When I was a kid, I remember my mother complaining that I never finished what I started. She was right. I would develop some sudden enthusiasm and throw myself into whatever-it-was and then just as suddenly lose all interest and drop it. I had unfinished projects littering the house.
I remember being furious with her for pointing this out--because I knew it was true.
I made a vow to myself that I would "finish what I started" from then on. And mostly I've stuck to that vow. My mother did me a big favor.
After completing a really challenging project last week (more about that in a future post), I had finally cleared the decks of all my recent textile endeavors and was free to think about what's next. I do have one additional rug underway but can finish that as soon as the weather turns cooler and I can get back in the studio.
As soon as I asked myself, "What IS next?" I realized I had two ancient unfinished objects that I truly wanted to complete. One is a quilt I started at least 30 years ago. But that's in pieces in various boxes and will have to wait a while longer, until I can find everything. The other, though, is a punch needle embroidery face that I started at least seven years ago. Here it is.
I finished 9/10s of this back around 2009, and then I had to stop for reasons I no longer recall. Not smart.
This morning I finished the face, despite running into a soft spot in the backing that was threatening to disintegrate completely. (Eeeek! Desperation was only seconds away.)
The piece itself is actually in full color, but I used an app to switch it to black and white to study the values.
I think I could have done a better job of finishing. However: If one has abandoned a project for over seven full years, and one has been silly enough NOT to store it neatly in a bag with its appropriate colors, then "one" will have to spend most of the day guessing at what colors were used, at how many threads were being used per stitch, and at what in the world I was thinking when I put it down with so little to finish. Jeez!
After I got all that sorted out--kinda--I finished the tiny space that remained in less that half an hour. I mean, by dropping this piece to work on something else seven years ago, it just made everything so much harder when I went to pick it up again. Oy!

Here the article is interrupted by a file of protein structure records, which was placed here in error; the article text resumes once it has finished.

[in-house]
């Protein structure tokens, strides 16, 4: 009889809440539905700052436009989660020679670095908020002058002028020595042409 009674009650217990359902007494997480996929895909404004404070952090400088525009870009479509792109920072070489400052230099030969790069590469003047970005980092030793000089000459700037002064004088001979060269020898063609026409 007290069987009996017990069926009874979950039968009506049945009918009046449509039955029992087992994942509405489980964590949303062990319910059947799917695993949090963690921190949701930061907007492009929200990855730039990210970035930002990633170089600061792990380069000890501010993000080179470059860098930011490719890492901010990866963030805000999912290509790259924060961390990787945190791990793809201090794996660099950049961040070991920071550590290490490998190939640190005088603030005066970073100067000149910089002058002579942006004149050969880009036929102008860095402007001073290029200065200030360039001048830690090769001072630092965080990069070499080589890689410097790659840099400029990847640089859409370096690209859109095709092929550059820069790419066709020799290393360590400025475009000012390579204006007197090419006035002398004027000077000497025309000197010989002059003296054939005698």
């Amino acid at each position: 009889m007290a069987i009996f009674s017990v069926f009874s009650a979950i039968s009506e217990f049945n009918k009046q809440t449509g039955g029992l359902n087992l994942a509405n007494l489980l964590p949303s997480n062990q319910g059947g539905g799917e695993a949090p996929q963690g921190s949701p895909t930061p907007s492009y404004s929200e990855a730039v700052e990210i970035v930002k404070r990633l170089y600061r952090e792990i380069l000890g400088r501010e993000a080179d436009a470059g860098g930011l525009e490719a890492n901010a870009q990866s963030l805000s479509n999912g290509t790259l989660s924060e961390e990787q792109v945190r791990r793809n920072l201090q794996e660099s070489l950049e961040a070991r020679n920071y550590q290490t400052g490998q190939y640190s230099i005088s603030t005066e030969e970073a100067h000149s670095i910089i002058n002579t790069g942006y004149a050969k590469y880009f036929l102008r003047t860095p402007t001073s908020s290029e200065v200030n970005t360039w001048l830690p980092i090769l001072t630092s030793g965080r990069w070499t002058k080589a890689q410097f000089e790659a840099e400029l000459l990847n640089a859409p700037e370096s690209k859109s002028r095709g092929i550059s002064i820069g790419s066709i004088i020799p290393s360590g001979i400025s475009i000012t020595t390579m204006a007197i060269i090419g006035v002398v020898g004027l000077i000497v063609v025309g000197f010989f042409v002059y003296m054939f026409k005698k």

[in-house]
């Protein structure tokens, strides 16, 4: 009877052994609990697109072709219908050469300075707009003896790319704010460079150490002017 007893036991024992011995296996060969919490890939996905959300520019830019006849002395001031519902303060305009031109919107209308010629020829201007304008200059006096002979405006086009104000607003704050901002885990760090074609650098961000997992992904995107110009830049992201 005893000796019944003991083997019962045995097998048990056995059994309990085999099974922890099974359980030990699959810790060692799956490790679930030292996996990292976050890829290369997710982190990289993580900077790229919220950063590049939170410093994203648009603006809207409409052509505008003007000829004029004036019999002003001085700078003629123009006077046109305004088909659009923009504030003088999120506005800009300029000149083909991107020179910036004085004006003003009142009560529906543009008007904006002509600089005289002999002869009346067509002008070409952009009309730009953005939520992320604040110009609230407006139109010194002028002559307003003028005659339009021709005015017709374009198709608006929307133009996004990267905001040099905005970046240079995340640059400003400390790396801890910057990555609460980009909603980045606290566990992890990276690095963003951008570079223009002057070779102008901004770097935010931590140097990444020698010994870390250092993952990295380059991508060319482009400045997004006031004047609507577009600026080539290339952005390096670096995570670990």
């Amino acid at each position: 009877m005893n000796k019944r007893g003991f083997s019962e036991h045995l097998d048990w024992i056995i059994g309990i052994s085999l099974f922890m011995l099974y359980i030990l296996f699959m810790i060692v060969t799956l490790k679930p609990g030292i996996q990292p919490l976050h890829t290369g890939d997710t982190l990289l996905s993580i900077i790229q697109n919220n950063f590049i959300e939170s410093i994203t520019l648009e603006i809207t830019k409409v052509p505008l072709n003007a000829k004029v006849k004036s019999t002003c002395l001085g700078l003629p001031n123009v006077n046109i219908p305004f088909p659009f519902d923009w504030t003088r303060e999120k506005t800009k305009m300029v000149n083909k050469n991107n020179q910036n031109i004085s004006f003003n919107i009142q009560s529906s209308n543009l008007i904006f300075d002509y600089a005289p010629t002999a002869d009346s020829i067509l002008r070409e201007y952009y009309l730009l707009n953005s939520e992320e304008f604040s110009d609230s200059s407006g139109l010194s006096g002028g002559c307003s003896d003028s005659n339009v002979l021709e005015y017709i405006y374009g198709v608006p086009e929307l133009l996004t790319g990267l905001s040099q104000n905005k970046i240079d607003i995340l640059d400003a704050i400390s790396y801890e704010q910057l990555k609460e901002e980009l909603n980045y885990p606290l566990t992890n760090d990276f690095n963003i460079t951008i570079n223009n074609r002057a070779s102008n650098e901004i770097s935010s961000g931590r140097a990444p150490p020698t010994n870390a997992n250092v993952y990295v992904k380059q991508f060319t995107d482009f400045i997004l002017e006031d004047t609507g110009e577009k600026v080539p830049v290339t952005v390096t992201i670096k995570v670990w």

Perhaps I thought I'd get right back to it. I never did. And I've thought about finishing it ever since. There is still a lot of work to be done.
Next up: punching the hair, then some type of background.
I'm now thinking of a whole series of embroidered portraits. I know that when I finally finish this project and post a color version, it will be clear just how far I still have to go to improve--but that's half the fun of learning to draw/punch/paint/hook. I can only get better!
Or so I tell myself.
And much as I hate to admit it: Thanks, mom.
"Consider the postage stamp: its usefulness consists in the ability to stick to one thing till it gets there."
"The artist uses the talent he has, wishing he had more talent. The talent uses the artist it has, wishing it had more artist."
I'm a textile artist (traditional rug hooking, punch needle rug hooking, and other textile arts), long-time meditator and coach, focused on learning about the interplay of art, creativity, and mindfulness every day.
NEXT INTRO TO ZENTANGLE CLASS:
No immediate group classes scheduled (I'm always open to hearing about a good venue in the Cambridge-Somerville area). I am always happy to teach 1-1 and/or in a small group in your home.
Come and amaze yourself!
SITES TO WATCH:
Insight Meditation Society
Oxford Rug Hooking School
Zentangle: The Official Site
Green Mountain Rug Hooking
Massachusetts Tarot Society
Skillful Meditation Project